Order of the Crown (Prussia)

Cross and star of the Order of the Crown, 2nd Class
Order of the Crown with Cross of Geneva, 3rd Class

The Order of the Crown (German: Kronenorden) was a Prussian order of chivalry. Instituted in 1861 as an award equal in rank to the Order of the Red Eagle, it could only be awarded to commissioned officers (or civilians of approximately equivalent status), but there was a medal associated with the order which could be earned by non-commissioned officers and enlisted men.

Officially the Order of the Red Eagle and the Order of the Crown were equal. Most officials did however prefer to be appointed in the older Order of the Red Eagle. The Order of the Crown was often used as a decoration of someone who had to be rewarded while the Prussian government did not want to award the Order of the Red Eagle.[1]

The Order had six classes:


The badge of the Order for the 1st to 4th classes was a gilt cross pattée, with white enamel (except for the 4th Class, which was plain). The obverse gilt central disc bore the crown of Prussia, surrounded by a blue enamel ring bearing the motto of the German Empire Gott Mit Uns (God With Us). The reverse gilt disc has the Prussian royal monogram, surrounded by a blue enamel ring with the date 18 October 1861.

The star of the Order was (for Grand Cross) a gilt eight-pointed star, (for 1st Class) a silver eight-pointed star, or (for 2nd Class) a silver four-pointed star, all with straight rays. The gilt central disc again bore the crown of Prussia, surrounded by a blue enamel ring bearing the motto Gott Mit Uns.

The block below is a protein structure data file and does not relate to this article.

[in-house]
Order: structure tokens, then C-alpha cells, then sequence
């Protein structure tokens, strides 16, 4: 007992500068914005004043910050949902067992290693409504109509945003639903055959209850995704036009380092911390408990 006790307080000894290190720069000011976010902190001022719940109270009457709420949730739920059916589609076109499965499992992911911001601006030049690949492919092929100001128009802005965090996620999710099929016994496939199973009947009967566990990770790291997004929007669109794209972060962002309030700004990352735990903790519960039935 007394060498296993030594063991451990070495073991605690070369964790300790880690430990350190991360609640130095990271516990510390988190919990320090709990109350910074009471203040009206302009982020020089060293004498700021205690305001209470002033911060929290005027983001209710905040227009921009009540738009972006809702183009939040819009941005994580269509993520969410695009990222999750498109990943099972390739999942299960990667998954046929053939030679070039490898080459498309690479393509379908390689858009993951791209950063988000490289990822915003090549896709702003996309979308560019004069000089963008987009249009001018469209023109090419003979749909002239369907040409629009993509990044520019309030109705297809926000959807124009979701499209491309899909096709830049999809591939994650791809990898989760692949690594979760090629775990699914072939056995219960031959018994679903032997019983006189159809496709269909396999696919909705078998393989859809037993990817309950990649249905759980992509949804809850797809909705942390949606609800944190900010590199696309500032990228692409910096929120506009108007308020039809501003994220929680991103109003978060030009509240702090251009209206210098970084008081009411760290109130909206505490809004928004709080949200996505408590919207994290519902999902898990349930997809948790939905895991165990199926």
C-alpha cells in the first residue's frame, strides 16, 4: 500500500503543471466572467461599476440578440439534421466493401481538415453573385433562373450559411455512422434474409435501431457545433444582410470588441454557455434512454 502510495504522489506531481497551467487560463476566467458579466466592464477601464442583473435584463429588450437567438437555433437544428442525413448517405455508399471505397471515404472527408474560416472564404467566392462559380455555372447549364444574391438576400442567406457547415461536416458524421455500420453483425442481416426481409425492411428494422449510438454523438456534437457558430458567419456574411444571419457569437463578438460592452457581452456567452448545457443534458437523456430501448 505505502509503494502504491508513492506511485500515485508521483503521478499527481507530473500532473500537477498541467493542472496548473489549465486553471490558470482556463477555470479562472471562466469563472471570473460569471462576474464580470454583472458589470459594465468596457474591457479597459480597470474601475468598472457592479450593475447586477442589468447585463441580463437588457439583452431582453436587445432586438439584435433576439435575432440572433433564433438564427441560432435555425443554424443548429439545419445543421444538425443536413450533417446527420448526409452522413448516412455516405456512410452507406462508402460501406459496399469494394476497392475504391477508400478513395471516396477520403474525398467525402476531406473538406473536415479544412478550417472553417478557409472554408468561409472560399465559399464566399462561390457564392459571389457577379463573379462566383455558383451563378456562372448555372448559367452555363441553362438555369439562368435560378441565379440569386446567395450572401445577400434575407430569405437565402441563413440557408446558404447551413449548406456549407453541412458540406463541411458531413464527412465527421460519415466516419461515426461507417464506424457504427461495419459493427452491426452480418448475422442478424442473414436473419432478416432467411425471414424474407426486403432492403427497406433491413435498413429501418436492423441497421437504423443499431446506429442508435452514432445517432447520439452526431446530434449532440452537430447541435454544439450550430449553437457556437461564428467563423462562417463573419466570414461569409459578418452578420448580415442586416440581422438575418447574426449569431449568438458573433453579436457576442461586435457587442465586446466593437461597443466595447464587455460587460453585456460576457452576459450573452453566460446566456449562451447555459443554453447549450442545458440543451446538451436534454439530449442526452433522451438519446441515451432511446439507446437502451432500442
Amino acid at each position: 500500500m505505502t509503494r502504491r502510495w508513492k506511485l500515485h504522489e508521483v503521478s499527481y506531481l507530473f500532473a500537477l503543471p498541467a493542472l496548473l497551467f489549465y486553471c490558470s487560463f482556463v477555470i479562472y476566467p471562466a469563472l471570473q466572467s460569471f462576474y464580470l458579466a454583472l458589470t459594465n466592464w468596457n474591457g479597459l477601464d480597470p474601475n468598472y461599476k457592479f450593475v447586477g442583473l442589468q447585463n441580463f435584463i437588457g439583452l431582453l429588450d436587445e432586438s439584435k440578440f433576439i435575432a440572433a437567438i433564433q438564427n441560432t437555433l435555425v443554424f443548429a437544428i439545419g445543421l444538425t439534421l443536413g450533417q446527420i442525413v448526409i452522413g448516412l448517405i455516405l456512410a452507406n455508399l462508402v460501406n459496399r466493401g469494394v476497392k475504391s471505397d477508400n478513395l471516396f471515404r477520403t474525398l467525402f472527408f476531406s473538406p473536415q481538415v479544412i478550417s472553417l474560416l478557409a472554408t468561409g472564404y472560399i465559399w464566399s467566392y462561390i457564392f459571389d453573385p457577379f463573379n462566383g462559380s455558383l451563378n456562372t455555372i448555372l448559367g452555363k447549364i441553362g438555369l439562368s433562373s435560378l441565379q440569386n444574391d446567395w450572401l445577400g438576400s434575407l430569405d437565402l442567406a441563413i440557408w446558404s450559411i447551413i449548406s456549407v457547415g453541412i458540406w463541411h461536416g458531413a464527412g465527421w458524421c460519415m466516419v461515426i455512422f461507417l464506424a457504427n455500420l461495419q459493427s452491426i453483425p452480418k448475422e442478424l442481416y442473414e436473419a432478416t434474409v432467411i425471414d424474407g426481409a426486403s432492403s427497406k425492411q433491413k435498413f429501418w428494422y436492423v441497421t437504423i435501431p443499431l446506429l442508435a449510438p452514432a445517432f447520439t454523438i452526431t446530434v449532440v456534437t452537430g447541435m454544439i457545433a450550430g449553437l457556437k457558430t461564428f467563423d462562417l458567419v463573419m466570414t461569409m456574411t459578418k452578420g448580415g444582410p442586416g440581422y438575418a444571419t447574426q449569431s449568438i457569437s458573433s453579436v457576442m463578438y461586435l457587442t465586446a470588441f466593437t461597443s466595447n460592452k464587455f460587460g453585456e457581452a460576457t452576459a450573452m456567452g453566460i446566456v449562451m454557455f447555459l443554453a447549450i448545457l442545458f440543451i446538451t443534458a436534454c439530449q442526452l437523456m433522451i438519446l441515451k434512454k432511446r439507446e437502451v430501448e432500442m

The ribbon of the Order was blue.

The order could be awarded in dozens of variations. For example with superimposed Cross of Geneva (Red Cross - normally given to doctors for meritorious service), with swords and with oak leaves.

List of Knights

The following lists show a fair cross section of individuals who were known to be conferred with the Order in its several classes, in order of precedence. (The following is only a partial list and may expand over time, with further research.)


  1. "Der Kronenorden 1.Modell". Medalnet.net. 2004-03-04. Retrieved 2013-05-24.
  2. 1 2 3 "Court Circular". The Times (36068). London. 17 February 1900. p. 11.
  3. The London Gazette: no. 27393. p. 1. 3 January 1902.
  4. 1 2 "Court circular". The Times (36686). London. 8 February 1902. p. 9.
  5. "Court Circular". The Times (36770). London. 17 May 1902. p. 8.
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